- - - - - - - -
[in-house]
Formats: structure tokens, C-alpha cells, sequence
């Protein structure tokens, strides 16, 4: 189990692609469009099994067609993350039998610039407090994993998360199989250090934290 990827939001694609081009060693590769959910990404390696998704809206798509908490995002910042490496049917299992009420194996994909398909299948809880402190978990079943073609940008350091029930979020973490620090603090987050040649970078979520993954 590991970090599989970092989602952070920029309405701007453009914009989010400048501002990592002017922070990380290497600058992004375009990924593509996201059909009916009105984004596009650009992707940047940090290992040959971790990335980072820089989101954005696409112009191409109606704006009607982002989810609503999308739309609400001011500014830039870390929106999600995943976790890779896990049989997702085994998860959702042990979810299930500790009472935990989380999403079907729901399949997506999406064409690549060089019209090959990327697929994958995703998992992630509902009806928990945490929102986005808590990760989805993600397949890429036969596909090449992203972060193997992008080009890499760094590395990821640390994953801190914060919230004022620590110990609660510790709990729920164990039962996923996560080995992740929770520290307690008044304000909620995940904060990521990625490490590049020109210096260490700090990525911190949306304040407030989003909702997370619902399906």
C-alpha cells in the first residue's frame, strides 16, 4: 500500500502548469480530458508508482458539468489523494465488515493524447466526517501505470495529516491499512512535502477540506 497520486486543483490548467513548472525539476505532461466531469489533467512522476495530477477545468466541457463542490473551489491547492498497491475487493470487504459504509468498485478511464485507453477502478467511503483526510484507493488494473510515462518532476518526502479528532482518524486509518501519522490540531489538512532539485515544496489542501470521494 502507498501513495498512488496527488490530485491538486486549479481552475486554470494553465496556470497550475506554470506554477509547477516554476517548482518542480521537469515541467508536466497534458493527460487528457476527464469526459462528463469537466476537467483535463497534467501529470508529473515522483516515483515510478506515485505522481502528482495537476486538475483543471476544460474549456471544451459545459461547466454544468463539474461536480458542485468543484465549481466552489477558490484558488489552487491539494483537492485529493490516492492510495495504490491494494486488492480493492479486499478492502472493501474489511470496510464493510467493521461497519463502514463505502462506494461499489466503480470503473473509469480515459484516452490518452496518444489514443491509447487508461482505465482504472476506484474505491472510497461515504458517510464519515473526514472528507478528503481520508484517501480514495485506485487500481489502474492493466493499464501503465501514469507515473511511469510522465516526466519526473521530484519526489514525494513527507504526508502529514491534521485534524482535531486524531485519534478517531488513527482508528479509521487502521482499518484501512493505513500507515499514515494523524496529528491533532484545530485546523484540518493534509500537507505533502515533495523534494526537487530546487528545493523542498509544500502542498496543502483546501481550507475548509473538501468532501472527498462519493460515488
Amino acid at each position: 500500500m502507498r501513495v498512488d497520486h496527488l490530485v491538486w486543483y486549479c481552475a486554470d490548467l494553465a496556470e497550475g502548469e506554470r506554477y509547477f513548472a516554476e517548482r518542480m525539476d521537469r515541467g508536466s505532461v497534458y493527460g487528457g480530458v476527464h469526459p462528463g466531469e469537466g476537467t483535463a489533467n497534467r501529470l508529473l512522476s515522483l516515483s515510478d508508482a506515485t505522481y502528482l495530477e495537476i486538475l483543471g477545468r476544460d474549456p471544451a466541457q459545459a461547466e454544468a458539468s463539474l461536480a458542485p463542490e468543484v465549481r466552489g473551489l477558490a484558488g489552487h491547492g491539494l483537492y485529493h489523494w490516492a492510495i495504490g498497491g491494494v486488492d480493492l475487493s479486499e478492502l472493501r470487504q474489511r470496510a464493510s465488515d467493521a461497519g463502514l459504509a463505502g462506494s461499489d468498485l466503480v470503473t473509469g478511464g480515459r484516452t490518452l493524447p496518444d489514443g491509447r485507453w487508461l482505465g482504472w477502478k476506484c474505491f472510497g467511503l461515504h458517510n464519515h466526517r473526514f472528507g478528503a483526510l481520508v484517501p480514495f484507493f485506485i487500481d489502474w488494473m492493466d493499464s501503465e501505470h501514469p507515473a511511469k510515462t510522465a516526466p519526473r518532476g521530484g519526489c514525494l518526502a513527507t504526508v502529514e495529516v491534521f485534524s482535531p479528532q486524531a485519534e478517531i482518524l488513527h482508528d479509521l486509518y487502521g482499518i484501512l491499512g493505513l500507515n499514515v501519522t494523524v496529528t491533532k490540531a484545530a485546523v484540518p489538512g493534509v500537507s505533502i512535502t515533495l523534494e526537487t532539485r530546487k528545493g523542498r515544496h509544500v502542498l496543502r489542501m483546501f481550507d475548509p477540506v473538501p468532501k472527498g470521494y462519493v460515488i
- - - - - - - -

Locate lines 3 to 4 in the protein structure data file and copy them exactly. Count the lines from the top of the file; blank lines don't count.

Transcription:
């Protein structure tokens, strides 16, 4: 189990692609469009099994067609993350039998610039407090994993998360199989250090934290 990827939001694609081009060693590769959910990404390696998704809206798509908490995002910042490496049917299992009420194996994909398909299948809880402190978990079943073609940008350091029930979020973490620090603090987050040649970078979520993954 590991970090599989970092989602952070920029309405701007453009914009989010400048501002990592002017922070990380290497600058992004375009990924593509996201059909009916009105984004596009650009992707940047940090290992040959971790990335980072820089989101954005696409112009191409109606704006009607982002989810609503999308739309609400001011500014830039870390929106999600995943976790890779896990049989997702085994998860959702042990979810299930500790009472935990989380999403079907729901399949997506999406064409690549060089019209090959990327697929994958995703998992992630509902009806928990945490929102986005808590990760989805993600397949890429036969596909090449992203972060193997992008080009890499760094590395990821640390994953801190914060919230004022620590110990609660510790709990729920164990039962996923996560080995992740929770520290307690008044304000909620995940904060990521990625490490590049020109210096260490700090990525911190949306304040407030989003909702997370619902399906």
C-alpha cells in the first residue's frame, strides 16, 4: 500500500502548469480530458508508482458539468489523494465488515493524447466526517501505470495529516491499512512535502477540506 497520486486543483490548467513548472525539476505532461466531469489533467512522476495530477477545468466541457463542490473551489491547492498497491475487493470487504459504509468498485478511464485507453477502478467511503483526510484507493488494473510515462518532476518526502479528532482518524486509518501519522490540531489538512532539485515544496489542501470521494 502507498501513495498512488496527488490530485491538486486549479481552475486554470494553465496556470497550475506554470506554477509547477516554476517548482518542480521537469515541467508536466497534458493527460487528457476527464469526459462528463469537466476537467483535463497534467501529470508529473515522483516515483515510478506515485505522481502528482495537476486538475483543471476544460474549456471544451459545459461547466454544468463539474461536480458542485468543484465549481466552489477558490484558488489552487491539494483537492485529493490516492492510495495504490491494494486488492480493492479486499478492502472493501474489511470496510464493510467493521461497519463502514463505502462506494461499489466503480470503473473509469480515459484516452490518452496518444489514443491509447487508461482505465482504472476506484474505491472510497461515504458517510464519515473526514472528507478528503481520508484517501480514495485506485487500481489502474492493466493499464501503465501514469507515473511511469510522465516526466519526473521530484519526489514525494513527507504526508502529514491534521485534524482535531486524531485519534478517531488513527482508528479509521487502521482499518484501512493505513500507515499514515494523524496529528491533532484545530485546523484540518493534509500537507505533502515533495523534494526537487530546487528545493523542498509544500502542498496543502483546501481550507475548509473538501468532501472527498462519493460515488